maybe this doesn't help make the decision, but at least don't worry about whatever you decide afterwards.
posted by not sure this is a good idea at 11:13 AM on July 20, 2008 [1 favorite]

I am a PhD student as well and I find that I need to have a few hobbies, especially physical ones for my physical and mental health. I find that when I don't indulge in my hobbies, my work suffers.

Everybody will have different needs but I think that time away from work is necessary in order to allow your mind to relax- this makes the time you do spend working much more productive.

My fellow students who work constantly don't seem to be any better off than the ones who work less, and they are invariably the ones who seem stressed out and unhappy.

I also think that taking time off for hobbies is a way to train yourself to getting your work done in less time- after all, you can't expect to spend the rest of your life working 7 days a week. Better to force yourself to get used to being as productive in less time now.

My Saturdays are totally free of work obligations- I enjoy them fully and without reservations and it is wonderful. I also make sure to schedule plenty of time during the week to exercise and spend time conversing with friends- often many good ideas come out of these discussions that wouldn't have occurred if I had been working!

My suggestion is to give yourself a day where you can totally ignore your work without stress and focus on something else that gives you pleasure and peace. And don't forget to spend time exercising and reading for pleasure.

Good luck with your PhD!
posted by Caius Marcius at 11:20 AM on July 20, 2008

I suggest seeing if the people in the club seem like the type of folks you'd want to hang out with, and if so, joining the club. I'm a CS grad student and I joined the hang-gliding club; I think I would've never gotten into hang-gliding otherwise and in any case, it would be a whole lot less fun.

If you feel you can't spend a day a week on hobbies, there's something wrong in the way you're going through grad school. This is supposed to be a good part of your life, not something you just barely get through. Work hard, but don't let it totally consume your existence.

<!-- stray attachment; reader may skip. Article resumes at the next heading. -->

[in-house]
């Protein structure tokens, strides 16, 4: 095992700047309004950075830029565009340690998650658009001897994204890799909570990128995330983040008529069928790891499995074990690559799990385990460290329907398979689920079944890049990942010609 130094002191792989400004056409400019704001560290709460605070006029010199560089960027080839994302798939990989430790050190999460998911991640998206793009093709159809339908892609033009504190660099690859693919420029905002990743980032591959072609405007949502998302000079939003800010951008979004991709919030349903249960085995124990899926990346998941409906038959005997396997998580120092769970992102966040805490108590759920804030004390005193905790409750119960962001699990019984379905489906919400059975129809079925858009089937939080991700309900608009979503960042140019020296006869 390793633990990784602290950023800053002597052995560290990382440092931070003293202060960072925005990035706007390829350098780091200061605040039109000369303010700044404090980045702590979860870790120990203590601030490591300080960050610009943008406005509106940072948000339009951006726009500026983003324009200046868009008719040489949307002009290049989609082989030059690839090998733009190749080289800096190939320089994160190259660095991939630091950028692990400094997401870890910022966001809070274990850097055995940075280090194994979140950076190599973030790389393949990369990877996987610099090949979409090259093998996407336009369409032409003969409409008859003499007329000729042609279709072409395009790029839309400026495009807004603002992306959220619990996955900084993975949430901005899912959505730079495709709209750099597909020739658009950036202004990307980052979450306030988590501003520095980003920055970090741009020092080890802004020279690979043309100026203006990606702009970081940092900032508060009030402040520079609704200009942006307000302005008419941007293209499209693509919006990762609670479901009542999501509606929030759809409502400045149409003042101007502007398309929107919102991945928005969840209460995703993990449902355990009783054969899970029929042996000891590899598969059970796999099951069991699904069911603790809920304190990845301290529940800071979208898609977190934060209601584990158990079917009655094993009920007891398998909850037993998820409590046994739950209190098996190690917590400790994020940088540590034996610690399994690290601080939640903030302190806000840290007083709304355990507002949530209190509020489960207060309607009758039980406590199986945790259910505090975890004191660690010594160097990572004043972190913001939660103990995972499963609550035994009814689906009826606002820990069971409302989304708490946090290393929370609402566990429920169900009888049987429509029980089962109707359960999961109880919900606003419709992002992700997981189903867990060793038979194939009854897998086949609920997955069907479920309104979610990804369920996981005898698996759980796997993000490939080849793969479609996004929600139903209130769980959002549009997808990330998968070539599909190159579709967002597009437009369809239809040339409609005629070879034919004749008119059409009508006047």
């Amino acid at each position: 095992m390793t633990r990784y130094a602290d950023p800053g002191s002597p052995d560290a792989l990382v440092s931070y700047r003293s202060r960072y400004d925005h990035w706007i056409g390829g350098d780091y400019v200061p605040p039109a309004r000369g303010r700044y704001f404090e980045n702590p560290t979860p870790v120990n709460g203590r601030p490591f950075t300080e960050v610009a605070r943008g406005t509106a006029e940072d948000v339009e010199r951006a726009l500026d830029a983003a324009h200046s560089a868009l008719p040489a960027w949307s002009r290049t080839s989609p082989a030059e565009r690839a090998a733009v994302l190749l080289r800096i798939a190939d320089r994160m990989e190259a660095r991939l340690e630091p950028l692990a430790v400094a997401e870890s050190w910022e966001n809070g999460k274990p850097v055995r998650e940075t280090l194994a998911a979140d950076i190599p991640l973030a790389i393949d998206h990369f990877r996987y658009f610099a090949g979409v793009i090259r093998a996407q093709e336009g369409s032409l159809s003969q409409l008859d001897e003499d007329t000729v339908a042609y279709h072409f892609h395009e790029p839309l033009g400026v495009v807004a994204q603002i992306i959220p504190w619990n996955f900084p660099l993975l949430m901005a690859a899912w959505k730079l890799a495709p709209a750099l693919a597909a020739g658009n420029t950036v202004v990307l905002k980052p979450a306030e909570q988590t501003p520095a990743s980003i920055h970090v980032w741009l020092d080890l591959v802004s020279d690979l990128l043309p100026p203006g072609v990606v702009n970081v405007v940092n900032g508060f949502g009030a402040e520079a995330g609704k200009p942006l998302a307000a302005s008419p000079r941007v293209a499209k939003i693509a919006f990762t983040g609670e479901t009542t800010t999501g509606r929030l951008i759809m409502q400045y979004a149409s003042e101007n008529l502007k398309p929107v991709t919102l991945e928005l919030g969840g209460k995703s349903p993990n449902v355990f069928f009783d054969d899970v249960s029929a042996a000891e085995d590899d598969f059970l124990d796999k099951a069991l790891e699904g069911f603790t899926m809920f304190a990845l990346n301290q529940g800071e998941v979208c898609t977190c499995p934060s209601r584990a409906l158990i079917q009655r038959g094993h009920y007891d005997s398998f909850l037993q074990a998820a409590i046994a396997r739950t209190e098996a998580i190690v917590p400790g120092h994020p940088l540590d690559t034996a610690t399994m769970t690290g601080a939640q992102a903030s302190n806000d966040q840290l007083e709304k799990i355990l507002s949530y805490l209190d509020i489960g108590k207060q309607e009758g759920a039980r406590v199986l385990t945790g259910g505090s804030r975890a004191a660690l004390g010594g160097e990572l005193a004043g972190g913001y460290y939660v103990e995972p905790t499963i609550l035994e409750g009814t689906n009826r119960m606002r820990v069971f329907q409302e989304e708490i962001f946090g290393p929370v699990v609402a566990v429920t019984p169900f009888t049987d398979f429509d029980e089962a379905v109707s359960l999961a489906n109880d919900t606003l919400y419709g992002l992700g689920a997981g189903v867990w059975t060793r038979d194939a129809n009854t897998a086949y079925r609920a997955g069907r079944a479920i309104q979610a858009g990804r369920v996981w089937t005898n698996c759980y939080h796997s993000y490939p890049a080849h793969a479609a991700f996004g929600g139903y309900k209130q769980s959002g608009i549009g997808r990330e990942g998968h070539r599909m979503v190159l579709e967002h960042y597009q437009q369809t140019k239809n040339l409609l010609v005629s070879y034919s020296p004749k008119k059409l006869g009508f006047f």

posted by bsdfish at 11:32 AM on July 20, 2008

Another 2nd year PhD student voting for you to join the club. I ran into a similar problem halfway through my first year when I joined up with some girls who were creating a local roller derby league. Practice alone is at least 5 to 6 hours a week, with another 2 hours of required skating time plus daily workouts on your own to stay in shape. At first it was a little overwhelming, and everyone in my program thought I was crazy, but now I wouldn't give it up for the world.

There are days where I have to run home right from a meeting at the end of a 10 hour day, change and immediately go practice for another 2 or 3 hours. Those days suck. But at the end of each of those days I am so glad that I made time for practice. The routine used to be: crazy long day, get home, think about working out, crash and sit on the couch for the rest of the night or sit in front of the computer and do more work. Now I stay physically active and have time to socialize, two things I would always put in the back burner for my school stuff. Although I am even busier than I would be otherwise, I am also way happier.

Also, having a support system outside of grad school is essential. I really enjoy the company of everyone in my program, but there's only so much grad-school-related talk you can participate in before you just end up more stressed out. Having friends that are out in the "real world" can keep everything in perspective.
posted by taraza at 4:10 PM on July 20, 2008

You don't have to make a big long-term commitment to the flying club, do you? You could do it for three months and see how you view your work progress and sanity then. My guess is that the 12 days off won't harm your work very much, and will improve your sanity a lot.
posted by grouse at 5:08 PM on July 20, 2008